punishable by death. Awful awful is a very common we don't leave them out of the record this is the way the main struck back so that Franklin and others who pray slavery the day to day resist How can you resent it without incurring the whip without incurring being salt of the lower south. This was the way in which we have to gain from measure of whether the slave became a Sambo person out in the plantation records indicate very clearly the kind of sabotage as we would call it a day that the slave exposed himself the slave was in this sense not on the Cross there are more direct ways the matter of flight and there were individual flights of course where you follow the North Star and trusted to luck. And then there was the agency called the Underground Railroad in which people would help you from one station to another until you got about the Ohio and then until you got to Cannes
the greatest of the underground railroad operators havea Taubman who made many trips into the south and she looked so much like a slave that she was able never to be captured but you get flight individual and then you get on the Underground Railroad. Range. Now we go into conspiracies. Habitat because that where the some 250 vote are conspiracies which of course the greatest as Nat Turner insurrection in 1831 in which nearly 60 whites were killed and now 19 of his followers were put to death so that we meet revivals and conspiracy. We have been listening to Professor Benjamin while speaking on the Negro American. The series of broadcast was produced for a station w DTI by the Department of Education or broadcasting for the Detroit Public Schools executive producer Frederick E. show's
technical direction Clifford where. This program was distributed by the national educational radio network.
Series
The negro American
Episode
The Life of the Slave, Part II
Producing Organization
WDTR
Detroit Public Schools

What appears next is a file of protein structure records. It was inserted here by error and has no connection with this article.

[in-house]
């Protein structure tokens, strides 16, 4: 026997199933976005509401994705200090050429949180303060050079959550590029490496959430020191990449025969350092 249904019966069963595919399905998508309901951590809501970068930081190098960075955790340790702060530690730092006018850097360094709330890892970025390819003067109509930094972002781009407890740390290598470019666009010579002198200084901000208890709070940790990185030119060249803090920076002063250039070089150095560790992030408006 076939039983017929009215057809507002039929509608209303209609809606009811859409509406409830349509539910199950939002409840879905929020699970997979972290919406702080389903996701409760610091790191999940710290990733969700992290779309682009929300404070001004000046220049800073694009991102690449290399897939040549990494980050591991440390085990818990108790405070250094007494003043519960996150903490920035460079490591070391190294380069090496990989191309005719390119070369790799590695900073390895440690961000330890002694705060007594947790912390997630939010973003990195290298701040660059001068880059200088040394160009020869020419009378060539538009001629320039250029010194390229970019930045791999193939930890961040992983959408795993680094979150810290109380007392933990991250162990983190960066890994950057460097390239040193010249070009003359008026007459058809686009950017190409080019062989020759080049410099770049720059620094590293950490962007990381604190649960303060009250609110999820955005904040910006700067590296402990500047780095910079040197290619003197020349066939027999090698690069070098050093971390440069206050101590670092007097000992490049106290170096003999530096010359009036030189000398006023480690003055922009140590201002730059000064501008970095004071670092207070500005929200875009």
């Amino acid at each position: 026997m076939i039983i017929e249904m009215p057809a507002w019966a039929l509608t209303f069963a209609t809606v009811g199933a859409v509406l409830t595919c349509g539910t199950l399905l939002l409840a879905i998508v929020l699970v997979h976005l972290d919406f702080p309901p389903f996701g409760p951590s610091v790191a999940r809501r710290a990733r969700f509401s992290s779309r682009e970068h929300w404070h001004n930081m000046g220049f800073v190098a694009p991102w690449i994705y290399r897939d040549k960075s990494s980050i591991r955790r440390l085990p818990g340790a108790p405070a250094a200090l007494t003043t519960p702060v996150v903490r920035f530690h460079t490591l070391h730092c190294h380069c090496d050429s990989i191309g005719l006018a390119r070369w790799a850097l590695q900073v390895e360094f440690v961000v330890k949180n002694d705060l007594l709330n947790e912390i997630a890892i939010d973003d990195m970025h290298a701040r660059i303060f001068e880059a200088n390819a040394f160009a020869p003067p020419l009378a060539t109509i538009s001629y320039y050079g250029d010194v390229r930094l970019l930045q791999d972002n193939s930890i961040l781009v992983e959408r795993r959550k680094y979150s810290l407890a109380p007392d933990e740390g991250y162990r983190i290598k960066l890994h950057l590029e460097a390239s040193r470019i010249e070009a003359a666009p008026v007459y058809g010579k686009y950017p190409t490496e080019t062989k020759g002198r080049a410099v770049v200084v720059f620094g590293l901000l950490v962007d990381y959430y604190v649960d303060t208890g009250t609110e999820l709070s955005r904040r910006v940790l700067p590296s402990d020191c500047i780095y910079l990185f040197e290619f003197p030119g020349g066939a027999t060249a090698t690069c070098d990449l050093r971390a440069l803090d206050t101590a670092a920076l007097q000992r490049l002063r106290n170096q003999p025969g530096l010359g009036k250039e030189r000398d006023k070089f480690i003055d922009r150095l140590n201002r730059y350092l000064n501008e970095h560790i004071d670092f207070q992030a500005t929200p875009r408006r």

Contributing Organization
University of Maryland (College Park, Maryland)
AAPB ID
cpb-aacip/500-v698bn0z
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Description
Series Description
For series info, see Item 3536. This prog.: The Life of the Slave, Part II
Date
1968-10-22
Topics
History
Race and Ethnicity
Media type
Sound
Duration
00:12:56
Embed Code
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Credits
Producing Organization: WDTR
Producing Organization: Detroit Public Schools
AAPB Contributor Holdings
University of Maryland
Identifier: 68-30-7 (National Association of Educational Broadcasters)
Format: 1/4 inch audio tape
Duration: 00:12:43
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Citations
Chicago: “The negro American; The Life of the Slave, Part II,” 1968-10-22, University of Maryland, American Archive of Public Broadcasting (GBH and the Library of Congress), Boston, MA and Washington, DC, accessed July 13, 2024, http://americanarchive.org/catalog/cpb-aacip-500-v698bn0z.
MLA: “The negro American; The Life of the Slave, Part II.” 1968-10-22. University of Maryland, American Archive of Public Broadcasting (GBH and the Library of Congress), Boston, MA and Washington, DC. Web. July 13, 2024. <http://americanarchive.org/catalog/cpb-aacip-500-v698bn0z>.
APA: The negro American; The Life of the Slave, Part II. Boston, MA: University of Maryland, American Archive of Public Broadcasting (GBH and the Library of Congress), Boston, MA and Washington, DC. Retrieved from http://americanarchive.org/catalog/cpb-aacip-500-v698bn0z